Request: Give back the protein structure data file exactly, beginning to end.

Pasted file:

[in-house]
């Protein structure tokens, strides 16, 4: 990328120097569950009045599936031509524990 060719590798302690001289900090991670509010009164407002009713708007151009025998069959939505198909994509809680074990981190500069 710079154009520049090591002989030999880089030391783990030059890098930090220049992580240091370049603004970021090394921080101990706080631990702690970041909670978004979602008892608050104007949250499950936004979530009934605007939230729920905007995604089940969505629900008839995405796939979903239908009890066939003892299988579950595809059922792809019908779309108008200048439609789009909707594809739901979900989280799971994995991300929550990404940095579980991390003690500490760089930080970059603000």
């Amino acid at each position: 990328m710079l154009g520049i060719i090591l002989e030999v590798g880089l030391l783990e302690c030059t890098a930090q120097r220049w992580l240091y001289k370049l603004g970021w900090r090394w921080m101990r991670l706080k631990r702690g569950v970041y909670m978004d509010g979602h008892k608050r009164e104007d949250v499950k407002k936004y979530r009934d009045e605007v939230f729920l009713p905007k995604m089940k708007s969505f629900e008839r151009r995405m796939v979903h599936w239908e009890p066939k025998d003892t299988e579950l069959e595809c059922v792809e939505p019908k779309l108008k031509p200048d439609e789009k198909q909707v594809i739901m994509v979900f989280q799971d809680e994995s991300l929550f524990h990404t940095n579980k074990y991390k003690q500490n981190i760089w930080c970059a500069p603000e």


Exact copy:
[in-house]
């Protein structure tokens, strides 16, 4: 990328120097569950009045599936031509524990 060719590798302690001289900090991670509010009164407002009713708007151009025998069959939505198909994509809680074990981190500069 710079154009520049090591002989030999880089030391783990030059890098930090220049992580240091370049603004970021090394921080101990706080631990702690970041909670978004979602008892608050104007949250499950936004979530009934605007939230729920905007995604089940969505629900008839995405796939979903239908009890066939003892299988579950595809059922792809019908779309108008200048439609789009909707594809739901979900989280799971994995991300929550990404940095579980991390003690500490760089930080970059603000």
């Amino acid at each position: 990328m710079l154009g520049i060719i090591l002989e030999v590798g880089l030391l783990e302690c030059t890098a930090q120097r220049w992580l240091y001289k370049l603004g970021w900090r090394w921080m101990r991670l706080k631990r702690g569950v970041y909670m978004d509010g979602h008892k608050r009164e104007d949250v499950k407002k936004y979530r009934d009045e605007v939230f729920l009713p905007k995604m089940k708007s969505f629900e008839r151009r995405m796939v979903h599936w239908e009890p066939k025998d003892t299988e579950l069959e595809c059922v792809e939505p019908k779309l108008k031509p200048d439609e789009k198909q909707v594809i739901m994509v979900f989280q799971d809680e994995s991300l929550f524990h990404t940095n579980k074990y991390k003690q500490n981190i760089w930080c970059a500069p603000e």